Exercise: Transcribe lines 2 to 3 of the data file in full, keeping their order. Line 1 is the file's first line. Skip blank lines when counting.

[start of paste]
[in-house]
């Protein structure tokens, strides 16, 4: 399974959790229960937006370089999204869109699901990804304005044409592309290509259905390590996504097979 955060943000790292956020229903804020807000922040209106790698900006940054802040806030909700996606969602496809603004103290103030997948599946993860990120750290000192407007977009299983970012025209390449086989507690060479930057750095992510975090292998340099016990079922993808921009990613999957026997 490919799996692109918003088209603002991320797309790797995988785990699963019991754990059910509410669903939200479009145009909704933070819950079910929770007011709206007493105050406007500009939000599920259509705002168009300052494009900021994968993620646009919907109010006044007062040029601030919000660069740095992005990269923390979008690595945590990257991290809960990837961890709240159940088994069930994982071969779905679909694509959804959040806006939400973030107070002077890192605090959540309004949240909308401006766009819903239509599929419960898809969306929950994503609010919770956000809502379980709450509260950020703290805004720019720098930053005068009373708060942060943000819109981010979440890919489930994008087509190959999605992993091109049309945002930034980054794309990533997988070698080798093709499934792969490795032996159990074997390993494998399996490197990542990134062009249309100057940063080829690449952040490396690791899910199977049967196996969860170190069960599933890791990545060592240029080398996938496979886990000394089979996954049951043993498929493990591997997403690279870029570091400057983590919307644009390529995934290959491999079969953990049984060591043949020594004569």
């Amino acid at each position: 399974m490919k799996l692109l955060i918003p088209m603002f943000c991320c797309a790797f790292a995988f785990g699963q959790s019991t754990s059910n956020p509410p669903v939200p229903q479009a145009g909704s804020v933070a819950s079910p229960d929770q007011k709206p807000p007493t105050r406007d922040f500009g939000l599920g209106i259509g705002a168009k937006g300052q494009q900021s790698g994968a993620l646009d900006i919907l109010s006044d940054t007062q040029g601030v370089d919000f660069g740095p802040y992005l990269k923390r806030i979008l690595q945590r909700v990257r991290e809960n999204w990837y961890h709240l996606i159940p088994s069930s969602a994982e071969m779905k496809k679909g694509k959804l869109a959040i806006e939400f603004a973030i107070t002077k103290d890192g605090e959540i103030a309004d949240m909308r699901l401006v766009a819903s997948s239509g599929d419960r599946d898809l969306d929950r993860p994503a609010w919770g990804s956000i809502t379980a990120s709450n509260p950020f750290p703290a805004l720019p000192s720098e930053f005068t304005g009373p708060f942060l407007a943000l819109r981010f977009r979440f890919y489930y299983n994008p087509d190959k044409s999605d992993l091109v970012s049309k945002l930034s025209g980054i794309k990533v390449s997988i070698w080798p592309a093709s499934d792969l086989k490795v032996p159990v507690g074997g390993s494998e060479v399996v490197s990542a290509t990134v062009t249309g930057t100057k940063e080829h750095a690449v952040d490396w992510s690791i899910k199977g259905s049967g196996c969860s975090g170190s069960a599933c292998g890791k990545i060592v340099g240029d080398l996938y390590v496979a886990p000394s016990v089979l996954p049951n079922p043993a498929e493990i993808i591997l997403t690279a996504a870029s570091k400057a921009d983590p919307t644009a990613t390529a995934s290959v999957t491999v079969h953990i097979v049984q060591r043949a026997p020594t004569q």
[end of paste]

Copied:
């Protein structure tokens, strides 16, 4: 399974959790229960937006370089999204869109699901990804304005044409592309290509259905390590996504097979 955060943000790292956020229903804020807000922040209106790698900006940054802040806030909700996606969602496809603004103290103030997948599946993860990120750290000192407007977009299983970012025209390449086989507690060479930057750095992510975090292998340099016990079922993808921009990613999957026997 490919799996692109918003088209603002991320797309790797995988785990699963019991754990059910509410669903939200479009145009909704933070819950079910929770007011709206007493105050406007500009939000599920259509705002168009300052494009900021994968993620646009919907109010006044007062040029601030919000660069740095992005990269923390979008690595945590990257991290809960990837961890709240159940088994069930994982071969779905679909694509959804959040806006939400973030107070002077890192605090959540309004949240909308401006766009819903239509599929419960898809969306929950994503609010919770956000809502379980709450509260950020703290805004720019720098930053005068009373708060942060943000819109981010979440890919489930994008087509190959999605992993091109049309945002930034980054794309990533997988070698080798093709499934792969490795032996159990074997390993494998399996490197990542990134062009249309100057940063080829690449952040490396690791899910199977049967196996969860170190069960599933890791990545060592240029080398996938496979886990000394089979996954049951043993498929493990591997997403690279870029570091400057983590919307644009390529995934290959491999079969953990049984060591043949020594004569």
């Amino acid at each position: 399974m490919k799996l692109l955060i918003p088209m603002f943000c991320c797309a790797f790292a995988f785990g699963q959790s019991t754990s059910n956020p509410p669903v939200p229903q479009a145009g909704s804020v933070a819950s079910p229960d929770q007011k709206p807000p007493t105050r406007d922040f500009g939000l599920g209106i259509g705002a168009k937006g300052q494009q900021s790698g994968a993620l646009d900006i919907l109010s006044d940054t007062q040029g601030v370089d919000f660069g740095p802040y992005l990269k923390r806030i979008l690595q945590r909700v990257r991290e809960n999204w990837y961890h709240l996606i159940p088994s069930s969602a994982e071969m779905k496809k679909g694509k959804l869109a959040i806006e939400f603004a973030i107070t002077k103290d890192g605090e959540i103030a309004d949240m909308r699901l401006v766009a819903s997948s239509g599929d419960r599946d898809l969306d929950r993860p994503a609010w919770g990804s956000i809502t379980a990120s709450n509260p950020f750290p703290a805004l720019p000192s720098e930053f005068t304005g009373p708060f942060l407007a943000l819109r981010f977009r979440f890919y489930y299983n994008p087509d190959k044409s999605d992993l091109v970012s049309k945002l930034s025209g980054i794309k990533v390449s997988i070698w080798p592309a093709s499934d792969l086989k490795v032996p159990v507690g074997g390993s494998e060479v399996v490197s990542a290509t990134v062009t249309g930057t100057k940063e080829h750095a690449v952040d490396w992510s690791i899910k199977g259905s049967g196996c969860s975090g170190s069960a599933c292998g890791k990545i060592v340099g240029d080398l996938y390590v496979a886990p000394s016990v089979l996954p049951n079922p043993a498929e493990i993808i591997l997403t690279a996504a870029s570091k400057a921009d983590p919307t644009a990613t390529a995934s290959v999957t491999v079969h953990i097979v049984q060591r043949a026997p020594t004569q």